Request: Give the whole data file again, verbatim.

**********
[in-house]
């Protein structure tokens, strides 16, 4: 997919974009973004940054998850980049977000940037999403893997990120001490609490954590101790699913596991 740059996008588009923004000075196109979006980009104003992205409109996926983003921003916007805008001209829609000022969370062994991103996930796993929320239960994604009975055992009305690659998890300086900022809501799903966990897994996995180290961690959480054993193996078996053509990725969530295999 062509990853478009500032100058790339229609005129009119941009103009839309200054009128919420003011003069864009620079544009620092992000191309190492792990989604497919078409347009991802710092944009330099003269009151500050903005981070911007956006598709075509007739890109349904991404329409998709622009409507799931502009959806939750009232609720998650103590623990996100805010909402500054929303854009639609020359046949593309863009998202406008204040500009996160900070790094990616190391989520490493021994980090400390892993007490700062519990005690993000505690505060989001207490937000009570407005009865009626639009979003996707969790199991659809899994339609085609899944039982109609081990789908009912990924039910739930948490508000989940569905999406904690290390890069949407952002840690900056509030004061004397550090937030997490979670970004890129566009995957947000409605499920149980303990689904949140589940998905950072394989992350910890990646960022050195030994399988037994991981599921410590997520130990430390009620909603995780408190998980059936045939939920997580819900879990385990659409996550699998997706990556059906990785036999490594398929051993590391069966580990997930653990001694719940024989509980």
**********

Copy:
[in-house]
């Protein structure tokens, strides 16, 4: 997919974009973004940054998850980049977000940037999403893997990120001490609490954590101790699913596991 740059996008588009923004000075196109979006980009104003992205409109996926983003921003916007805008001209829609000022969370062994991103996930796993929320239960994604009975055992009305690659998890300086900022809501799903966990897994996995180290961690959480054993193996078996053509990725969530295999 062509990853478009500032100058790339229609005129009119941009103009839309200054009128919420003011003069864009620079544009620092992000191309190492792990989604497919078409347009991802710092944009330099003269009151500050903005981070911007956006598709075509007739890109349904991404329409998709622009409507799931502009959806939750009232609720998650103590623990996100805010909402500054929303854009639609020359046949593309863009998202406008204040500009996160900070790094990616190391989520490493021994980090400390892993007490700062519990005690993000505690505060989001207490937000009570407005009865009626639009979003996707969790199991659809899994339609085609899944039982109609081990789908009912990924039910739930948490508000989940569905999406904690290390890069949407952002840690900056509030004061004397550090937030997490979670970004890129566009995957947000409605499920149980303990689904949140589940998905950072394989992350910890990646960022050195030994399988037994991981599921410590997520130990430390009620909603995780408190998980059936045939939920997580819900879990385990659409996550699998997706990556059906990785036999490594398929051993590391069966580990997930653990001694719940024989509980």